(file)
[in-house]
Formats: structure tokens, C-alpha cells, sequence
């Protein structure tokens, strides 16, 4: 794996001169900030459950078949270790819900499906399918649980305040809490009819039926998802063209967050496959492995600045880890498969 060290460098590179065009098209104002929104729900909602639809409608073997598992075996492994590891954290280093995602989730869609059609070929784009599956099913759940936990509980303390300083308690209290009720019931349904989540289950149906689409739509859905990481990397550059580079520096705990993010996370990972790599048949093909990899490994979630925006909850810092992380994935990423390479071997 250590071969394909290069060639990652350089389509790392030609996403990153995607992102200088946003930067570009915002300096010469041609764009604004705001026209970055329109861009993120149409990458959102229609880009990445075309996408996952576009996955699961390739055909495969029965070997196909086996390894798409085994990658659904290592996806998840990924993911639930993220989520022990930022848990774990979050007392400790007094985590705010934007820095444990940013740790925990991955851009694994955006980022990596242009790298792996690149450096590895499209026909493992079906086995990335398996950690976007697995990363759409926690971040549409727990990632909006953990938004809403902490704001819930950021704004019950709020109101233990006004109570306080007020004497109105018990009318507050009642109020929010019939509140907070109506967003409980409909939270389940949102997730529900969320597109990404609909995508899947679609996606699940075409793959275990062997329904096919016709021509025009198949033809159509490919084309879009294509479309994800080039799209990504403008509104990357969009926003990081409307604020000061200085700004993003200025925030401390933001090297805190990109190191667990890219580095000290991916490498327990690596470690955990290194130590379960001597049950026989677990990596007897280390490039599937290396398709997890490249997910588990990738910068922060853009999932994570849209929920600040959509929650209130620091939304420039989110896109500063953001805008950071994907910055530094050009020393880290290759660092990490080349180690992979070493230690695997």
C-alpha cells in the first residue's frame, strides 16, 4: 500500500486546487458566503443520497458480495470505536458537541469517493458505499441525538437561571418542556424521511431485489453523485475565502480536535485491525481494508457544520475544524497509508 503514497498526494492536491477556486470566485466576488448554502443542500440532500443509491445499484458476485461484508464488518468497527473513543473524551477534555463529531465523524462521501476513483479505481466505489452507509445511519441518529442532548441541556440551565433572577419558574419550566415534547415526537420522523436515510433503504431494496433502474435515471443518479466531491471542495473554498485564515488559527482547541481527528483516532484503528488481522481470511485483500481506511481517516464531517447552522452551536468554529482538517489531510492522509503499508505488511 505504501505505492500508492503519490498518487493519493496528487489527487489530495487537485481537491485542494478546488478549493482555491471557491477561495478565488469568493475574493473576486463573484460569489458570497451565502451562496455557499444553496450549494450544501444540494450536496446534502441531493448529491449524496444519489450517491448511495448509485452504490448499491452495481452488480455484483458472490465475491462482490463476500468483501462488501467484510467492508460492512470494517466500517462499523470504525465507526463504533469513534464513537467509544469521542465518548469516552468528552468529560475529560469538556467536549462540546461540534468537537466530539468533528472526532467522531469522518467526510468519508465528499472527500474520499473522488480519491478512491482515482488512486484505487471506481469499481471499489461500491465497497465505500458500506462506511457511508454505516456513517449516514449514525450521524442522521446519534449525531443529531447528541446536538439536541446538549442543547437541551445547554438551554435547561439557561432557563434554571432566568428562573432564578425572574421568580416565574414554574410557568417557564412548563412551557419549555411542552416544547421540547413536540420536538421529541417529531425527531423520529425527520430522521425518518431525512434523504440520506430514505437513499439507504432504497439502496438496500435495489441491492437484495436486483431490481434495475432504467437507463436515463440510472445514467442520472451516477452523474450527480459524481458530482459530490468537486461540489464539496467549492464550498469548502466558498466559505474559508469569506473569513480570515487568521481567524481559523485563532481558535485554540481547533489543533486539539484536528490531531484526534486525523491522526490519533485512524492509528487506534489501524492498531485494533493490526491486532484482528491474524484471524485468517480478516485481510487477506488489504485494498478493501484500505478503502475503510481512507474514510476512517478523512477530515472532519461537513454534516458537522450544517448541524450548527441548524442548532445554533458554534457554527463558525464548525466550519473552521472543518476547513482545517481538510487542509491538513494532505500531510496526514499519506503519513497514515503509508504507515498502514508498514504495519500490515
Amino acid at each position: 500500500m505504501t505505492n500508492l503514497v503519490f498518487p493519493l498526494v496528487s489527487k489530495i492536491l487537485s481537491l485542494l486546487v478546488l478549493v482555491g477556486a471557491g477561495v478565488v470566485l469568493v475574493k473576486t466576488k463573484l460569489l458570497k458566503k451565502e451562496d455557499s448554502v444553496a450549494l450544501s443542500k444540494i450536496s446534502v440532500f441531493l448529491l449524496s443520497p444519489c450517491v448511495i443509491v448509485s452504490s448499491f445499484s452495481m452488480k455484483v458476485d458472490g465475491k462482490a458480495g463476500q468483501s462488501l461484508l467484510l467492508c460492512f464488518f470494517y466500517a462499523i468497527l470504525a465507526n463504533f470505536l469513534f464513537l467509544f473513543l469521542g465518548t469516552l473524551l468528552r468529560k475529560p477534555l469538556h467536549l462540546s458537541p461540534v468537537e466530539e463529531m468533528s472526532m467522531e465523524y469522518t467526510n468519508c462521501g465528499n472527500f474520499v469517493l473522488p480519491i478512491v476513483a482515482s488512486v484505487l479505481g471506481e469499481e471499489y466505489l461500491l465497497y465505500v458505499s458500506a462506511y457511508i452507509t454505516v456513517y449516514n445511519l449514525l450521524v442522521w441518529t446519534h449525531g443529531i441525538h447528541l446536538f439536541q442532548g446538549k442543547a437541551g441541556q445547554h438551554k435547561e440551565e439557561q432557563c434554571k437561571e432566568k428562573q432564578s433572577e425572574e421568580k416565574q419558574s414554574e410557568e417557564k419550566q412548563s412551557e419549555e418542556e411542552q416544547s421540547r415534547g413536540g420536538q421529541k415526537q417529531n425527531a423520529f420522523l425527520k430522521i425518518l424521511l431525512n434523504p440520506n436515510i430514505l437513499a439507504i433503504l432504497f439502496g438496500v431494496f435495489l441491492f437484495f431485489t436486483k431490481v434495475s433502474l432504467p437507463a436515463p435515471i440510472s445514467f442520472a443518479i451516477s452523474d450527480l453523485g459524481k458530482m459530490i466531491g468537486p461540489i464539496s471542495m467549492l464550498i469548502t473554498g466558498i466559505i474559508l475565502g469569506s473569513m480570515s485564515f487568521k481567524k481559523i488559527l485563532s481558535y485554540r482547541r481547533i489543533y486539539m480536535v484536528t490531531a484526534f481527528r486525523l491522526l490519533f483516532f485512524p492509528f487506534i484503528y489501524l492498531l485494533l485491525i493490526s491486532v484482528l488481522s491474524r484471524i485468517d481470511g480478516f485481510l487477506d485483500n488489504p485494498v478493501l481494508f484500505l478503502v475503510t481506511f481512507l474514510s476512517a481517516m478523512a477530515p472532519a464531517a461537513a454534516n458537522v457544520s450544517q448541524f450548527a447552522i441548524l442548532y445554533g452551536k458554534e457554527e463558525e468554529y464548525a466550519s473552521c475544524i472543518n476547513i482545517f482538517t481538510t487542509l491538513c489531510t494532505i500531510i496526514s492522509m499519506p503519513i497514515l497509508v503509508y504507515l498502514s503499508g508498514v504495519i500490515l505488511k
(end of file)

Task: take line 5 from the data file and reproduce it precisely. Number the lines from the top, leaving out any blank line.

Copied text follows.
Amino acid at each position: 500500500m505504501t505505492n500508492l503514497v503519490f498518487p493519493l498526494v496528487s489527487k489530495i492536491l487537485s481537491l485542494l486546487v478546488l478549493v482555491g477556486a471557491g477561495v478565488v470566485l469568493v475574493k473576486t466576488k463573484l460569489l458570497k458566503k451565502e451562496d455557499s448554502v444553496a450549494l450544501s443542500k444540494i450536496s446534502v440532500f441531493l448529491l449524496s443520497p444519489c450517491v448511495i443509491v448509485s452504490s448499491f445499484s452495481m452488480k455484483v458476485d458472490g465475491k462482490a458480495g463476500q468483501s462488501l461484508l467484510l467492508c460492512f464488518f470494517y466500517a462499523i468497527l470504525a465507526n463504533f470505536l469513534f464513537l467509544f473513543l469521542g465518548t469516552l473524551l468528552r468529560k475529560p477534555l469538556h467536549l462540546s458537541p461540534v468537537e466530539e463529531m468533528s472526532m467522531e465523524y469522518t467526510n468519508c462521501g465528499n472527500f474520499v469517493l473522488p480519491i478512491v476513483a482515482s488512486v484505487l479505481g471506481e469499481e471499489y466505489l461500491l465497497y465505500v458505499s458500506a462506511y457511508i452507509t454505516v456513517y449516514n445511519l449514525l450521524v442522521w441518529t446519534h449525531g443529531i441525538h447528541l446536538f439536541q442532548g446538549k442543547a437541551g441541556q445547554h438551554k435547561e440551565e439557561q432557563c434554571k437561571e432566568k428562573q432564578s433572577e425572574e421568580k416565574q419558574s414554574e410557568e417557564k419550566q412548563s412551557e419549555e418542556e411542552q416544547s421540547r415534547g413536540g420536538q421529541k415526537q417529531n425527531a423520529f420522523l425527520k430522521i425518518l424521511l431525512n434523504p440520506n436515510i430514505l437513499a439507504i433503504l432504497f439502496g438496500v431494496f435495489l441491492f437484495f431485489t436486483k431490481v434495475s433502474l432504467p437507463a436515463p435515471i440510472s445514467f442520472a443518479i451516477s452523474d450527480l453523485g459524481k458530482m459530490i466531491g468537486p461540489i464539496s471542495m467549492l464550498i469548502t473554498g466558498i466559505i474559508l475565502g469569506s473569513m480570515s485564515f487568521k481567524k481559523i488559527l485563532s481558535y485554540r482547541r481547533i489543533y486539539m480536535v484536528t490531531a484526534f481527528r486525523l491522526l490519533f483516532f485512524p492509528f487506534i484503528y489501524l492498531l485494533l485491525i493490526s491486532v484482528l488481522s491474524r484471524i485468517d481470511g480478516f485481510l487477506d485483500n488489504p485494498v478493501l481494508f484500505l478503502v475503510t481506511f481512507l474514510s476512517a481517516m478523512a477530515p472532519a464531517a461537513a454534516n458537522v457544520s450544517q448541524f450548527a447552522i441548524l442548532y445554533g452551536k458554534e457554527e463558525e468554529y464548525a466550519s473552521c475544524i472543518n476547513i482545517f482538517t481538510t487542509l491538513c489531510t494532505i500531510i496526514s492522509m499519506p503519513i497514515l497509508v503509508y504507515l498502514s503499508g508498514v504495519i500490515l505488511k